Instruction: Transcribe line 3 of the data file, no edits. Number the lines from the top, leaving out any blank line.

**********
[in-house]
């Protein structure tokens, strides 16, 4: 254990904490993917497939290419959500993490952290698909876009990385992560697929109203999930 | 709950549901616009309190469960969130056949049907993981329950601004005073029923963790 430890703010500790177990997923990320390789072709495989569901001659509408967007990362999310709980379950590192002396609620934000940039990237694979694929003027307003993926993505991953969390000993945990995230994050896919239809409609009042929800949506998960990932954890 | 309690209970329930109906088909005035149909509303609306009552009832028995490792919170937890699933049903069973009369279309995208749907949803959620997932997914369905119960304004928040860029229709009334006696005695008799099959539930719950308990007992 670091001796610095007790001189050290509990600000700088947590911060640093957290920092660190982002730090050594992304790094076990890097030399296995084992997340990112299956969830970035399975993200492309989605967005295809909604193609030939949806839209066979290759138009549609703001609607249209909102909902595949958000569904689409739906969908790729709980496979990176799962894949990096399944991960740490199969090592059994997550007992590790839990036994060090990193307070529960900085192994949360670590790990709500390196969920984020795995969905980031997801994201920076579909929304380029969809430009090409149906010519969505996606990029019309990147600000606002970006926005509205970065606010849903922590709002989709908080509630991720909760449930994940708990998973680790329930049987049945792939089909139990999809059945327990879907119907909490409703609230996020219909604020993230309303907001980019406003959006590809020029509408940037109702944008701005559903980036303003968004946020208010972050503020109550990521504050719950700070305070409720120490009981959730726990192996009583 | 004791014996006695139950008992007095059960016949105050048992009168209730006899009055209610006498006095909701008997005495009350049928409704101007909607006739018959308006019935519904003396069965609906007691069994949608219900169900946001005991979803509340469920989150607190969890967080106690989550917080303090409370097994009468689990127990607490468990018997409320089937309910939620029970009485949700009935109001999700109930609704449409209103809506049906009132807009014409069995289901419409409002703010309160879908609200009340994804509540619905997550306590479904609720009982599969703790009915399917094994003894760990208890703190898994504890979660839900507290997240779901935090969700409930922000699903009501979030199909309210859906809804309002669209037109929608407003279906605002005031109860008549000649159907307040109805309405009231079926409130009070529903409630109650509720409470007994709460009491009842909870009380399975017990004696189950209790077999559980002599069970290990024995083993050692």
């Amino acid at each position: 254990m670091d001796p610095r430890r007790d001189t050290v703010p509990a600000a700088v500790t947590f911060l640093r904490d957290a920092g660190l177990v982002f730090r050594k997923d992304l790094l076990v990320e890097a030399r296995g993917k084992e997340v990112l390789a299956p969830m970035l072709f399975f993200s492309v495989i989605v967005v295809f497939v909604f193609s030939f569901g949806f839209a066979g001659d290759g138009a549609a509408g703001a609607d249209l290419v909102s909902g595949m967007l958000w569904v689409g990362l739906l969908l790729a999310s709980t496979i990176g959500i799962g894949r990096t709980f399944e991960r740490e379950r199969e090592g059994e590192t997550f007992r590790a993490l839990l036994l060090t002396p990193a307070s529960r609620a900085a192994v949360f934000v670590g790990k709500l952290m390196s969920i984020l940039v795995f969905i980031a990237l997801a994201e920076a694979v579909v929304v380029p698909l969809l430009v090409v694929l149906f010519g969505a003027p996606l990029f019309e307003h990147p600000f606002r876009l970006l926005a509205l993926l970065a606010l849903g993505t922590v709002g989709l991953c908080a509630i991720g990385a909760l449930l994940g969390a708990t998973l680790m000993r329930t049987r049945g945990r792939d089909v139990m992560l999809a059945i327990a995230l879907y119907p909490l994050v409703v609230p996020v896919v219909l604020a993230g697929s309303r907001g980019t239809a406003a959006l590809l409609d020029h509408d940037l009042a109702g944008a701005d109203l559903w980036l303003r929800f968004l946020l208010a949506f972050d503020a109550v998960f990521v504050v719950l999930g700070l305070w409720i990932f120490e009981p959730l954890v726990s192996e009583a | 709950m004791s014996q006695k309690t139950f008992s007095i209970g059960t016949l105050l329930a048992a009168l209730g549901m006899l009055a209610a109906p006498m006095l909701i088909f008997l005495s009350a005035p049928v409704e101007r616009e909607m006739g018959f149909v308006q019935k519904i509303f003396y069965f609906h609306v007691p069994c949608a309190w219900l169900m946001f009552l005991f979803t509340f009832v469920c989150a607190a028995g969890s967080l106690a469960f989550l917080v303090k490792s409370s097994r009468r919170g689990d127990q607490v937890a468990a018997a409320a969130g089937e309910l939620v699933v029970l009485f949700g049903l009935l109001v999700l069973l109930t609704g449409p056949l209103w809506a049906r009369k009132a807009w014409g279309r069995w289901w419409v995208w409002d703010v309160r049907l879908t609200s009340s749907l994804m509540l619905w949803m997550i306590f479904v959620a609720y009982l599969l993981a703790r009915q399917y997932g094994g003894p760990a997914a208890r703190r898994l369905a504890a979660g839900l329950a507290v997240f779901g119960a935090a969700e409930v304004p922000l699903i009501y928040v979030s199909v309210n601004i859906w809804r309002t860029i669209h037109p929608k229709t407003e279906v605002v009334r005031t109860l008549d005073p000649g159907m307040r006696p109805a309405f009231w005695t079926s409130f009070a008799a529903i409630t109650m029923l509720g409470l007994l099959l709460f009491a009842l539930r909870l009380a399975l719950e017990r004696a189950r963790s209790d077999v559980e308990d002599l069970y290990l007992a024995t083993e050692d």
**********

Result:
């Amino acid at each position: 254990m670091d001796p610095r430890r007790d001189t050290v703010p509990a600000a700088v500790t947590f911060l640093r904490d957290a920092g660190l177990v982002f730090r050594k997923d992304l790094l076990v990320e890097a030399r296995g993917k084992e997340v990112l390789a299956p969830m970035l072709f399975f993200s492309v495989i989605v967005v295809f497939v909604f193609s030939f569901g949806f839209a066979g001659d290759g138009a549609a509408g703001a609607d249209l290419v909102s909902g595949m967007l958000w569904v689409g990362l739906l969908l790729a999310s709980t496979i990176g959500i799962g894949r990096t709980f399944e991960r740490e379950r199969e090592g059994e590192t997550f007992r590790a993490l839990l036994l060090t002396p990193a307070s529960r609620a900085a192994v949360f934000v670590g790990k709500l952290m390196s969920i984020l940039v795995f969905i980031a990237l997801a994201e920076a694979v579909v929304v380029p698909l969809l430009v090409v694929l149906f010519g969505a003027p996606l990029f019309e307003h990147p600000f606002r876009l970006l926005a509205l993926l970065a606010l849903g993505t922590v709002g989709l991953c908080a509630i991720g990385a909760l449930l994940g969390a708990t998973l680790m000993r329930t049987r049945g945990r792939d089909v139990m992560l999809a059945i327990a995230l879907y119907p909490l994050v409703v609230p996020v896919v219909l604020a993230g697929s309303r907001g980019t239809a406003a959006l590809l409609d020029h509408d940037l009042a109702g944008a701005d109203l559903w980036l303003r929800f968004l946020l208010a949506f972050d503020a109550v998960f990521v504050v719950l999930g700070l305070w409720i990932f120490e009981p959730l954890v726990s192996e009583a | 709950m004791s014996q006695k309690t139950f008992s007095i209970g059960t016949l105050l329930a048992a009168l209730g549901m006899l009055a209610a109906p006498m006095l909701i088909f008997l005495s009350a005035p049928v409704e101007r616009e909607m006739g018959f149909v308006q019935k519904i509303f003396y069965f609906h609306v007691p069994c949608a309190w219900l169900m946001f009552l005991f979803t509340f009832v469920c989150a607190a028995g969890s967080l106690a469960f989550l917080v303090k490792s409370s097994r009468r919170g689990d127990q607490v937890a468990a018997a409320a969130g089937e309910l939620v699933v029970l009485f949700g049903l009935l109001v999700l069973l109930t609704g449409p056949l209103w809506a049906r009369k009132a807009w014409g279309r069995w289901w419409v995208w409002d703010v309160r049907l879908t609200s009340s749907l994804m509540l619905w949803m997550i306590f479904v959620a609720y009982l599969l993981a703790r009915q399917y997932g094994g003894p760990a997914a208890r703190r898994l369905a504890a979660g839900l329950a507290v997240f779901g119960a935090a969700e409930v304004p922000l699903i009501y928040v979030s199909v309210n601004i859906w809804r309002t860029i669209h037109p929608k229709t407003e279906v605002v009334r005031t109860l008549d005073p000649g159907m307040r006696p109805a309405f009231w005695t079926s409130f009070a008799a529903i409630t109650m029923l509720g409470l007994l099959l709460f009491a009842l539930r909870l009380a399975l719950e017990r004696a189950r963790s209790d077999v559980e308990d002599l069970y290990l007992a024995t083993e050692d």